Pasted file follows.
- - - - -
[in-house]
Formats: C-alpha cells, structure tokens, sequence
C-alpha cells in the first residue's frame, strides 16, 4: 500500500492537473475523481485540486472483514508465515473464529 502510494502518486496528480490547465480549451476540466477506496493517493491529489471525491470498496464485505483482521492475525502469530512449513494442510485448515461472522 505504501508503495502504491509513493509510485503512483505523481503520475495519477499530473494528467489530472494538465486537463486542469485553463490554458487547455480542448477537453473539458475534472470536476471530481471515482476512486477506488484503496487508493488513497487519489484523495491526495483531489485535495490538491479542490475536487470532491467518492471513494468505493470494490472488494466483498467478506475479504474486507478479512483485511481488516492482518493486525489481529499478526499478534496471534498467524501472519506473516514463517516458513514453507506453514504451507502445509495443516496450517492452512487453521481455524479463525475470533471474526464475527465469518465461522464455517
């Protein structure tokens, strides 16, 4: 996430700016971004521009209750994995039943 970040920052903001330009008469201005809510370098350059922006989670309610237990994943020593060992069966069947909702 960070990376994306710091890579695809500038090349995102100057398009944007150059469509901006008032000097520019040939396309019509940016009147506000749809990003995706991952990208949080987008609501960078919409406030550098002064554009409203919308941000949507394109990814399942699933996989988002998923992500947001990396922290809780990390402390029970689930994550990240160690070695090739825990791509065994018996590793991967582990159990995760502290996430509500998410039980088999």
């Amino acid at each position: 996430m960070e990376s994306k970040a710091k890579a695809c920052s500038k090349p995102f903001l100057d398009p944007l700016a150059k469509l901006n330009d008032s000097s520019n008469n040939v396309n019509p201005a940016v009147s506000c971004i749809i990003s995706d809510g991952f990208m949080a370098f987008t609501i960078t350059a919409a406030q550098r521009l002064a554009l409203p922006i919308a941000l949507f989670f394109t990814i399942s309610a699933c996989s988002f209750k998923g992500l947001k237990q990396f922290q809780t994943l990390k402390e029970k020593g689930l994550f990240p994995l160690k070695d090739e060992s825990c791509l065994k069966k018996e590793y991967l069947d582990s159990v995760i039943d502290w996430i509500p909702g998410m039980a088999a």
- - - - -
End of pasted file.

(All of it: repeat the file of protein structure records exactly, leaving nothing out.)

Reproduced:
[in-house]
Formats: C-alpha cells, structure tokens, sequence
C-alpha cells in the first residue's frame, strides 16, 4: 500500500492537473475523481485540486472483514508465515473464529 502510494502518486496528480490547465480549451476540466477506496493517493491529489471525491470498496464485505483482521492475525502469530512449513494442510485448515461472522 505504501508503495502504491509513493509510485503512483505523481503520475495519477499530473494528467489530472494538465486537463486542469485553463490554458487547455480542448477537453473539458475534472470536476471530481471515482476512486477506488484503496487508493488513497487519489484523495491526495483531489485535495490538491479542490475536487470532491467518492471513494468505493470494490472488494466483498467478506475479504474486507478479512483485511481488516492482518493486525489481529499478526499478534496471534498467524501472519506473516514463517516458513514453507506453514504451507502445509495443516496450517492452512487453521481455524479463525475470533471474526464475527465469518465461522464455517
């Protein structure tokens, strides 16, 4: 996430700016971004521009209750994995039943 970040920052903001330009008469201005809510370098350059922006989670309610237990994943020593060992069966069947909702 960070990376994306710091890579695809500038090349995102100057398009944007150059469509901006008032000097520019040939396309019509940016009147506000749809990003995706991952990208949080987008609501960078919409406030550098002064554009409203919308941000949507394109990814399942699933996989988002998923992500947001990396922290809780990390402390029970689930994550990240160690070695090739825990791509065994018996590793991967582990159990995760502290996430509500998410039980088999």
């Amino acid at each position: 996430m960070e990376s994306k970040a710091k890579a695809c920052s500038k090349p995102f903001l100057d398009p944007l700016a150059k469509l901006n330009d008032s000097s520019n008469n040939v396309n019509p201005a940016v009147s506000c971004i749809i990003s995706d809510g991952f990208m949080a370098f987008t609501i960078t350059a919409a406030q550098r521009l002064a554009l409203p922006i919308a941000l949507f989670f394109t990814i399942s309610a699933c996989s988002f209750k998923g992500l947001k237990q990396f922290q809780t994943l990390k402390e029970k020593g689930l994550f990240p994995l160690k070695d090739e060992s825990c791509l065994k069966k018996e590793y991967l069947d582990s159990v995760i039943d502290w996430i509500p909702g998410m039980a088999a």